Up West (2009) is an informal
social history of London’s West End, and particularly Soho
and Covent Garden, between the end of World War II and the mid-1960s,
when Soho occupied a unique place as a colourful, fascinating place
of refuge in a Britain still grey and dreary with post-war austerity
and mind-numbing narrow-mindedness. The birth of the Swinging Sixties
saw the values of acceptance and egalitarianism, and the freedom
to adopt non-conformist ideas and lifestyles – attitudes that
had long flourished in the West End – go overground, and become
part of the mainstream. In Soho, the Sixties started in the Fifties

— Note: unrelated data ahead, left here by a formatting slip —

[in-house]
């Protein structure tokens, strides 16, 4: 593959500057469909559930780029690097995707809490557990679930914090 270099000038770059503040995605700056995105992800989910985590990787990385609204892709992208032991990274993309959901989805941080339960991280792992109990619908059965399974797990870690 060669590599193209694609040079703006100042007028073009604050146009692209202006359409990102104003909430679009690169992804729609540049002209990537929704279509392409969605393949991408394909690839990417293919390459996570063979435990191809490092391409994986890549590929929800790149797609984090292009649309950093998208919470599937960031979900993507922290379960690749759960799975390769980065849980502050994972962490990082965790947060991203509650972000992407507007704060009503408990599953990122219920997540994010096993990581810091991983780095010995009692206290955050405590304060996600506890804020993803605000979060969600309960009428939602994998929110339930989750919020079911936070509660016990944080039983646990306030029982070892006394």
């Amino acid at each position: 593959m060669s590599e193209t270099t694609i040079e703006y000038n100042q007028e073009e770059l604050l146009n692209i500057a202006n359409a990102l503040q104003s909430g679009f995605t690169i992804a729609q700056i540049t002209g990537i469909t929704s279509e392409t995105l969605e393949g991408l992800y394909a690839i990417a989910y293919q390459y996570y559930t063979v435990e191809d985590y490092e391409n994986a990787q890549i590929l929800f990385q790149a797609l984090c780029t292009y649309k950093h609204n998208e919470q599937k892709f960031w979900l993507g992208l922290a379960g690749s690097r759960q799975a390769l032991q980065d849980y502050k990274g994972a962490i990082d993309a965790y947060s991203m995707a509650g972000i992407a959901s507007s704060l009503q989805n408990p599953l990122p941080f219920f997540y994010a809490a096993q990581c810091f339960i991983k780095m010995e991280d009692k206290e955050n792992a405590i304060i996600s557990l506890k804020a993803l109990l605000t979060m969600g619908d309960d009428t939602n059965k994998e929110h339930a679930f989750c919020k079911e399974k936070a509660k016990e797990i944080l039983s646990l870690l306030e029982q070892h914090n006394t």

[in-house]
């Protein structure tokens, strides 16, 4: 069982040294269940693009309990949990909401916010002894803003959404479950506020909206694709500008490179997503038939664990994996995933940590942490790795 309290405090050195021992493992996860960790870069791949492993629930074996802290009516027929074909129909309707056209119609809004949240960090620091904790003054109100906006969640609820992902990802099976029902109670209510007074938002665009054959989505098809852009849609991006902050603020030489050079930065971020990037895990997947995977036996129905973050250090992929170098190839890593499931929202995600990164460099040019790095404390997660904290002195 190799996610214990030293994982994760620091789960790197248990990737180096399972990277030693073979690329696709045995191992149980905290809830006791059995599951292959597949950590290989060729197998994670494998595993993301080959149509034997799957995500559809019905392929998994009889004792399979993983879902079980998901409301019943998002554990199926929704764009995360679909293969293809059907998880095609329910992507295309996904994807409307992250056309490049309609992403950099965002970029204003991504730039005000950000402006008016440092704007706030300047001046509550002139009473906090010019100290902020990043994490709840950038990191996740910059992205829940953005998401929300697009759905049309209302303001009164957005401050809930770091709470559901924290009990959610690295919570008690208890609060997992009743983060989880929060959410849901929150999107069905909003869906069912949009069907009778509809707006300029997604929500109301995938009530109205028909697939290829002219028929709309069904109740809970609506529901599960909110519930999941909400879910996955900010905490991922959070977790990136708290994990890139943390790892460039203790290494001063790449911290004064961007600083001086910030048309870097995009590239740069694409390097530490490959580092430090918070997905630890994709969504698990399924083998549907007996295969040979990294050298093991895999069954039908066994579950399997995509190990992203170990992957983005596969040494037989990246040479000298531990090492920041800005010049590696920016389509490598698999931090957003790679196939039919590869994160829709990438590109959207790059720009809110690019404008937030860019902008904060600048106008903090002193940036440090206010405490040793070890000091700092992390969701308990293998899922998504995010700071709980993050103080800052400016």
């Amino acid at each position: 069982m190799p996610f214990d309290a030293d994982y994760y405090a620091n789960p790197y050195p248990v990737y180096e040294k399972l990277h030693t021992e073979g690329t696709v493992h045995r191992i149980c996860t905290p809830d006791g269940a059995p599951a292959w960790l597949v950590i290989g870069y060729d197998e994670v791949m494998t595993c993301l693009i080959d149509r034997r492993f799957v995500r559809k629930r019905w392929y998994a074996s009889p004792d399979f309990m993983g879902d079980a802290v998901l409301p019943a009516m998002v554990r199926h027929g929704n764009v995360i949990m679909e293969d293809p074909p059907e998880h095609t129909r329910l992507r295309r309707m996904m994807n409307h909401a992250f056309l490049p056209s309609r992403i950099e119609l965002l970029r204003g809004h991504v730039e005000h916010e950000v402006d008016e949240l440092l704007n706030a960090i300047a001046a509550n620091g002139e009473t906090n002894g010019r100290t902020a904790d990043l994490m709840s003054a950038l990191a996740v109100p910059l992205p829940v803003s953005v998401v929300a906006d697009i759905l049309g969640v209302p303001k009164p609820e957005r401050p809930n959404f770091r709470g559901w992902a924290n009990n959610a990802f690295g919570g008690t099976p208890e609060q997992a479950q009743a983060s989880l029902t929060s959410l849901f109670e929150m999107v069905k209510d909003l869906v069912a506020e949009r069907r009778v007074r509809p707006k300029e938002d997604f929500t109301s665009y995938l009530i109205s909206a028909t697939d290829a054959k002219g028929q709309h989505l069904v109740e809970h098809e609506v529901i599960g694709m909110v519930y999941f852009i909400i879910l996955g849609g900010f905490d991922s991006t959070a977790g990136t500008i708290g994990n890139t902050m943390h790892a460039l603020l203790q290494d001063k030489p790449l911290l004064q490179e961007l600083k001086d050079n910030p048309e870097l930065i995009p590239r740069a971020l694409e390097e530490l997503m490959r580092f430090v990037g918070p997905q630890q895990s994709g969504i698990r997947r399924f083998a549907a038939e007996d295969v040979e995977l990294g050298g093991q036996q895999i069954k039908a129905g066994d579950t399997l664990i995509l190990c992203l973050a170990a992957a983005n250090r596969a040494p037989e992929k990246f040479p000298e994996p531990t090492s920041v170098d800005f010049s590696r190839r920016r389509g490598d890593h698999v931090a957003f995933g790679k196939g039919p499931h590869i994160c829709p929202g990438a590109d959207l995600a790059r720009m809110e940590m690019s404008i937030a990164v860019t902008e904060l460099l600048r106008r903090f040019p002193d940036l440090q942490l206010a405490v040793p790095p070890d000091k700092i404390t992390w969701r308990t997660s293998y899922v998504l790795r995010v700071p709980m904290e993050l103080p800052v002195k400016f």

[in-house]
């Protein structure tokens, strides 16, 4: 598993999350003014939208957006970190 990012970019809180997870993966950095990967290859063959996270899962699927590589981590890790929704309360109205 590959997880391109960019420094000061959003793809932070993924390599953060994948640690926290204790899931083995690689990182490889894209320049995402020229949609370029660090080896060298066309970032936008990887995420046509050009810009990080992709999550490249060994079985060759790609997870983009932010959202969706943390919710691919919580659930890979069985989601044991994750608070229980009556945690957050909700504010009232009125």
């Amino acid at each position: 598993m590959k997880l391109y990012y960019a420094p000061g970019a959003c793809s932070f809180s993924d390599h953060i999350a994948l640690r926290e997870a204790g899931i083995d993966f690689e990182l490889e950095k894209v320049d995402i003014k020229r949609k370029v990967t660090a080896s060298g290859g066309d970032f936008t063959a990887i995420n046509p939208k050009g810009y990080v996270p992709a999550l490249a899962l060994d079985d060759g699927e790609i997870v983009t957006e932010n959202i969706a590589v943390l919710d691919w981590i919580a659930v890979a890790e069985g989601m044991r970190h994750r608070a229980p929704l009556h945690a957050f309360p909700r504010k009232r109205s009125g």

– if not before.
This is not, though, yet another book about the lives and loves
of the artists, writers and bohemians who thronged the area in the
1950s – although they play their part – but one that
focuses instead on the so-called ‘ordinary’ people who
lived and worked in this extraordinary place at this pivotal time.
Pip weaves together her own memories of living in Old Compton Street
in the 1950s with the testimony of other residents, interviewed
exclusively for this book, in order to evoke the spirit of this
thriving, interdependent community and a time that is both long
gone and yet still within the warm embrace of living memory.